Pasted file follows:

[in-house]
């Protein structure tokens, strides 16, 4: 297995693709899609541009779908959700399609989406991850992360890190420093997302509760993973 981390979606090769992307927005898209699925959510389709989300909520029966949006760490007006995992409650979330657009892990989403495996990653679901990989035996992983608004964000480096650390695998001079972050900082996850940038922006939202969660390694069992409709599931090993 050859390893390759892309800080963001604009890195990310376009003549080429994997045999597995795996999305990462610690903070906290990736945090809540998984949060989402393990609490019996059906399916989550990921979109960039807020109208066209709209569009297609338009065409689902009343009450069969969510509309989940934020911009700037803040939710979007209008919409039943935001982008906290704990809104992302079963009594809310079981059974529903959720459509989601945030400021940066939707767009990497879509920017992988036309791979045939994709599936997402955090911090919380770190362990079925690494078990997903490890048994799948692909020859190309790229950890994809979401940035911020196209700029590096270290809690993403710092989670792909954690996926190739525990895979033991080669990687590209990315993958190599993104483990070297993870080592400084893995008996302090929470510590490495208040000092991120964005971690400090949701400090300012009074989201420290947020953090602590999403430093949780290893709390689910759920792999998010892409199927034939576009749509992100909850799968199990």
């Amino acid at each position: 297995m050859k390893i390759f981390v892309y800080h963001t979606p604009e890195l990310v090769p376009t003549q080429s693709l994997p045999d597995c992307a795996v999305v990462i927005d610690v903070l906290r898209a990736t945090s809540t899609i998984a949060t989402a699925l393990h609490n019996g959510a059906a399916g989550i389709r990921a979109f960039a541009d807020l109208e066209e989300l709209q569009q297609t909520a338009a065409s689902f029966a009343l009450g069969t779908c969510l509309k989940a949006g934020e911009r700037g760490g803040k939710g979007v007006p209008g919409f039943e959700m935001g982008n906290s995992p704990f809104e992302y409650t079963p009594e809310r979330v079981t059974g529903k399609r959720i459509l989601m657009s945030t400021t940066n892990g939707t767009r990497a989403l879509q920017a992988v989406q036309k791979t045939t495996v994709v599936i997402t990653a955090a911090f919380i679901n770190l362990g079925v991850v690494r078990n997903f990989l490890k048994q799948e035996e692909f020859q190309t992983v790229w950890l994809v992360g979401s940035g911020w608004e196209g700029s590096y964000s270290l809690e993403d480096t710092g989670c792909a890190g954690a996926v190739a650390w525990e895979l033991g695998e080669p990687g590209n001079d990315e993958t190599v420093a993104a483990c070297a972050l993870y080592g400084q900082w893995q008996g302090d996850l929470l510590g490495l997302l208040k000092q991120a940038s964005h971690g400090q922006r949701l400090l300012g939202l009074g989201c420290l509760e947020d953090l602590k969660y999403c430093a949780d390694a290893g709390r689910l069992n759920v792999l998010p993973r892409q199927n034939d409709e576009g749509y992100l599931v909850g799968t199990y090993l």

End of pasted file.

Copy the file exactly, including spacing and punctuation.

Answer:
[in-house]
């Protein structure tokens, strides 16, 4: 297995693709899609541009779908959700399609989406991850992360890190420093997302509760993973 981390979606090769992307927005898209699925959510389709989300909520029966949006760490007006995992409650979330657009892990989403495996990653679901990989035996992983608004964000480096650390695998001079972050900082996850940038922006939202969660390694069992409709599931090993 050859390893390759892309800080963001604009890195990310376009003549080429994997045999597995795996999305990462610690903070906290990736945090809540998984949060989402393990609490019996059906399916989550990921979109960039807020109208066209709209569009297609338009065409689902009343009450069969969510509309989940934020911009700037803040939710979007209008919409039943935001982008906290704990809104992302079963009594809310079981059974529903959720459509989601945030400021940066939707767009990497879509920017992988036309791979045939994709599936997402955090911090919380770190362990079925690494078990997903490890048994799948692909020859190309790229950890994809979401940035911020196209700029590096270290809690993403710092989670792909954690996926190739525990895979033991080669990687590209990315993958190599993104483990070297993870080592400084893995008996302090929470510590490495208040000092991120964005971690400090949701400090300012009074989201420290947020953090602590999403430093949780290893709390689910759920792999998010892409199927034939576009749509992100909850799968199990």
């Amino acid at each position: 297995m050859k390893i390759f981390v892309y800080h963001t979606p604009e890195l990310v090769p376009t003549q080429s693709l994997p045999d597995c992307a795996v999305v990462i927005d610690v903070l906290r898209a990736t945090s809540t899609i998984a949060t989402a699925l393990h609490n019996g959510a059906a399916g989550i389709r990921a979109f960039a541009d807020l109208e066209e989300l709209q569009q297609t909520a338009a065409s689902f029966a009343l009450g069969t779908c969510l509309k989940a949006g934020e911009r700037g760490g803040k939710g979007v007006p209008g919409f039943e959700m935001g982008n906290s995992p704990f809104e992302y409650t079963p009594e809310r979330v079981t059974g529903k399609r959720i459509l989601m657009s945030t400021t940066n892990g939707t767009r990497a989403l879509q920017a992988v989406q036309k791979t045939t495996v994709v599936i997402t990653a955090a911090f919380i679901n770190l362990g079925v991850v690494r078990n997903f990989l490890k048994q799948e035996e692909f020859q190309t992983v790229w950890l994809v992360g979401s940035g911020w608004e196209g700029s590096y964000s270290l809690e993403d480096t710092g989670c792909a890190g954690a996926v190739a650390w525990e895979l033991g695998e080669p990687g590209n001079d990315e993958t190599v420093a993104a483990c070297a972050l993870y080592g400084q900082w893995q008996g302090d996850l929470l510590g490495l997302l208040k000092q991120a940038s964005h971690g400090q922006r949701l400090l300012g939202l009074g989201c420290l509760e947020d953090l602590k969660y999403c430093a949780d390694a290893g709390r689910l069992n759920v792999l998010p993973r892409q199927n034939d409709e576009g749509y992100l599931v909850g799968t199990y090993l």